My Prime Minister stood up and said it was unacceptable. This is not


Jewish, this is not Israeli, we A satirical play about the life of


Jesus Christ is causing controversy following its premiere in France.


The play, called Golgota Picnic, has been denounced by Catholic


groups who staged street protests, while others have demonstrated in


favour of freedom of speech. The play's director welcomes the debate


between culture and blasphemy. We will be discussing this. This play


intends to shock. A modern depiction of Jesus Christ - the


stage littered with Big Macs and a very present day falling angel. The


French opening follows a run for six months in Madrid with no


trouble. But now Catholic groups in Toulouse petitioned to censor the


play but were denied. Shock tactics didn't always have a place on the


stage. The UK passed the Theatres Act in 1968 abolishing censorship.


A change brought on by the prominence of the Angry Young Men


playwrights. John Osborne was one of the early writers who fought for


a theatre that reflects society. But with the freedom have come the


protests. In 2006 Jerry Spinger: The Opera could hide behind the law,


in the face of protests who called the play blasphemous. The career of


director Peter Brook has spanned the changes and for him freedom on


stage is necessary. Look at every television programme, look at every


newspaper and you can't get away from the themes of clashing


interests, clash of civilizations, With religion at centre stage,


Golgota Picnic will continue to gain supporters and protesters,


waiting for its next resurrection I have been joined in the studio by


the playwright and former theatre critic. It is very difficult to


strike a balance between freedom of speech but also blasphemy. I don't


think it is. Isn't it? It's the age-old battle of fundamentalists


who feel that religion, or religious belief and doctrine, is


this very fragile thing which is subject to terrible, inexplicable


ABTA. And that it must be stopped, that religion must be revealed.


Christianity is a very strong plant. If there are some people who for


whatever reason want to smear or mark it, religion will survive.


Surely you shouldn't mock people's beliefs, you should respect them.


Not necessarily. I do think from what I've read of the play that it


sounds very infantile, silly. set out to shock. Exactly. It seems


to set out to shock in the crudest, most juvenile fashion. I haven't


seen it so I don't know. Nor have I, I may be quite wrong. But I think


the freedom to criticise religion and perhaps from the viewpoint of


fundamentalists, that is to market in an unacceptable way. I think


that is quite wrong. How typical of the general public do you think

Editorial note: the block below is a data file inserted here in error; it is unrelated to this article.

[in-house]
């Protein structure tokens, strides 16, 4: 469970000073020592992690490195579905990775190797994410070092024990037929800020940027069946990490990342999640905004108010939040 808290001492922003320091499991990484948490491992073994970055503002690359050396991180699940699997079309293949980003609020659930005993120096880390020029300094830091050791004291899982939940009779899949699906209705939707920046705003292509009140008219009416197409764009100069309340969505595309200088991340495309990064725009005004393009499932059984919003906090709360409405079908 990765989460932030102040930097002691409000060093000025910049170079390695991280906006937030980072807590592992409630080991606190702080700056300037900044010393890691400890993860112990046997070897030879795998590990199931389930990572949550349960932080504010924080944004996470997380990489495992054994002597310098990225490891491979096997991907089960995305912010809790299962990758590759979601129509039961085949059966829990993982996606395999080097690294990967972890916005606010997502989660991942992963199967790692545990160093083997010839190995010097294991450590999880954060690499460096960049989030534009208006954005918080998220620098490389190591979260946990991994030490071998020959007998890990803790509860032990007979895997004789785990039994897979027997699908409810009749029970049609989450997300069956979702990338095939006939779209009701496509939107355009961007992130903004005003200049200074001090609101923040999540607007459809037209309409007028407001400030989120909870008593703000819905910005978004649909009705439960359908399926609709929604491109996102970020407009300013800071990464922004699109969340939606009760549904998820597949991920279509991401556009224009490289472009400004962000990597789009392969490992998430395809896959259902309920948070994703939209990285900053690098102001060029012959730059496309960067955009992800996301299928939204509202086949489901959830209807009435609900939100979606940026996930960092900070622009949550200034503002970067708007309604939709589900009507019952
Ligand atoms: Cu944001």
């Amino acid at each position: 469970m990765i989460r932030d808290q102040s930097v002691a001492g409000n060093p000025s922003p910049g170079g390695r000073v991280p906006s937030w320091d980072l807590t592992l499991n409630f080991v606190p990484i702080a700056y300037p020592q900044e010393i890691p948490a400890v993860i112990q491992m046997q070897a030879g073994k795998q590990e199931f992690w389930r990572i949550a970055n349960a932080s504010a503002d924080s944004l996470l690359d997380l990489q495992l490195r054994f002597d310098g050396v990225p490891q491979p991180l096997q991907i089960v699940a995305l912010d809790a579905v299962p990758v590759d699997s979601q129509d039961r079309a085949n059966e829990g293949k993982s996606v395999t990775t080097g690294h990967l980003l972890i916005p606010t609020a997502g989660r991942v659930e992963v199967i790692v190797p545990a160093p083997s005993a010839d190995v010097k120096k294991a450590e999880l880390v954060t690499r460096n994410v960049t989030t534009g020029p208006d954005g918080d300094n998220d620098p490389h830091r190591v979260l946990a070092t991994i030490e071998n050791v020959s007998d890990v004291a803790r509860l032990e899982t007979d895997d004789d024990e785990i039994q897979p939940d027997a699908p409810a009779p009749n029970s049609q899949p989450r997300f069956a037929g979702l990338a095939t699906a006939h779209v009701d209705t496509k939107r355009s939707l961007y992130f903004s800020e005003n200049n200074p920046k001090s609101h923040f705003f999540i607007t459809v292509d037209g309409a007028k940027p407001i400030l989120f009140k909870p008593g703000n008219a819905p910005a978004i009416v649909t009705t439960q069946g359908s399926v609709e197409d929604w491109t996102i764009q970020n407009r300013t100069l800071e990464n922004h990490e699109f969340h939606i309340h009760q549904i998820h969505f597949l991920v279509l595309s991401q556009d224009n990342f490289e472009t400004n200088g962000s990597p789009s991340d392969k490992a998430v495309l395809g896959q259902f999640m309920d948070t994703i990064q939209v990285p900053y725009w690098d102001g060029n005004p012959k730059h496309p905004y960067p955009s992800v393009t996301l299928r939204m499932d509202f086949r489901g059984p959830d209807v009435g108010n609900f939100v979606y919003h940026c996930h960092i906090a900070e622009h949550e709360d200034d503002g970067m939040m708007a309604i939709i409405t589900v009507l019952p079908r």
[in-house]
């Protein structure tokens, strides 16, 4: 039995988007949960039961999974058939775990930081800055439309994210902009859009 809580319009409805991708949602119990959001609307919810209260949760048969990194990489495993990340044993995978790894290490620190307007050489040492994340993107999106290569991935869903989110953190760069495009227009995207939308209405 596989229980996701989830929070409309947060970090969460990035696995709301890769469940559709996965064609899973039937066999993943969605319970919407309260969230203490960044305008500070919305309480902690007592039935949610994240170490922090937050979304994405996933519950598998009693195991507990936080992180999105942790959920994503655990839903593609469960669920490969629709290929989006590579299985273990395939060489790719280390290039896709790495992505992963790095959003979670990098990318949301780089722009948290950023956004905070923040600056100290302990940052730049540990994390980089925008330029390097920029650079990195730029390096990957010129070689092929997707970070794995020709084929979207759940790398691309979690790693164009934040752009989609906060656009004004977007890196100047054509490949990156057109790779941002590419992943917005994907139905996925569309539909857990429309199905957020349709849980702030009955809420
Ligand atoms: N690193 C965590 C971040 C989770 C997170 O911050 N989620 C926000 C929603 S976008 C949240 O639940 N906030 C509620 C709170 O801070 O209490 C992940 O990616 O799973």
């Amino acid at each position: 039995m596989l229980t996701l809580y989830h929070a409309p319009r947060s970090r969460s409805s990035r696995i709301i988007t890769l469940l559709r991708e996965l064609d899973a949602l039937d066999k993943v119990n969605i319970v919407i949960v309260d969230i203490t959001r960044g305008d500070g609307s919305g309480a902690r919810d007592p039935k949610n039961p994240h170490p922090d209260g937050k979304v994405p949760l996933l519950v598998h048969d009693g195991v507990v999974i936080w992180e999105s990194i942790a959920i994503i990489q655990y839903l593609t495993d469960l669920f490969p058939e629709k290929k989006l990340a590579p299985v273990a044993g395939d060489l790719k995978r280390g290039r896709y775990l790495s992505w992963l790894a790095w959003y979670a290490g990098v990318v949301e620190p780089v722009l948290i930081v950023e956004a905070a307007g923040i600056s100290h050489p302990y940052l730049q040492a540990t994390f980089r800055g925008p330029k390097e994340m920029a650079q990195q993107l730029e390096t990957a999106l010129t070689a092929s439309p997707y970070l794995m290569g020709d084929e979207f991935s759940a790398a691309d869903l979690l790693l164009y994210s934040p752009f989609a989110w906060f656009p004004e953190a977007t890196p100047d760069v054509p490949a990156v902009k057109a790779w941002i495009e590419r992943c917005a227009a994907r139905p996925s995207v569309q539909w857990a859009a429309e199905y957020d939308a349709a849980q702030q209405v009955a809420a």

theatregoers are and playwrights such as yourself are? I don't think


there is such a thing as a typical theatre-goer or a typical play


right. I completely understand the attitude of the fundamentalist.


Jerry Springer rehearsed the same arguments. They've been going on


for many years here and I'm sure abroad. I think probably they are a


little more fragile in their attitudes in Paris and France.


few seconds things have become more relaxed for your protests over the


years? A little. Which pleases you, no doubt. I'm so glad to hear that.


Thank you very much indeed. That is all from the programme. Next is the


weather. From the team here on It's been a mild day today,


especially if you had some sunshine. But rain returns to Northern


Ireland and western Scotland and other parts of the West overnight,


with still some outbreaks of rain tomorrow and still a brisk wind.


Low pressure from the Atlantic reading the weather fronts in our


direction, high to the east has now pulled away somewhat. It is


allowing the wetter weather to come in. There will be heavier bursts in


the rain to western Scotland during Friday, but central and eastern


areas are looking dry with further sunny spells. A fine afternoon


across much of northern England. It is mild again, 13 or 14 degrees.


Sunny spells across East Anglia and the south-east, the temperature a


degree or two higher than we've had today, but it will be on the breezy


side. We look to the south-west, and yet there is a chance,


especially during the first part of the day, for a bit of patchy, light


rain or drizzle. There is a brisk towards the south and west of Wales


as well. North-west England brightening up, Northern Ireland


blustery again but not quite as windy as today. The rain tomorrow


isn't going to be as heavy as it was today, just like and patchy.


Outbreaks of rain for Western and Central Scotland. Across the North-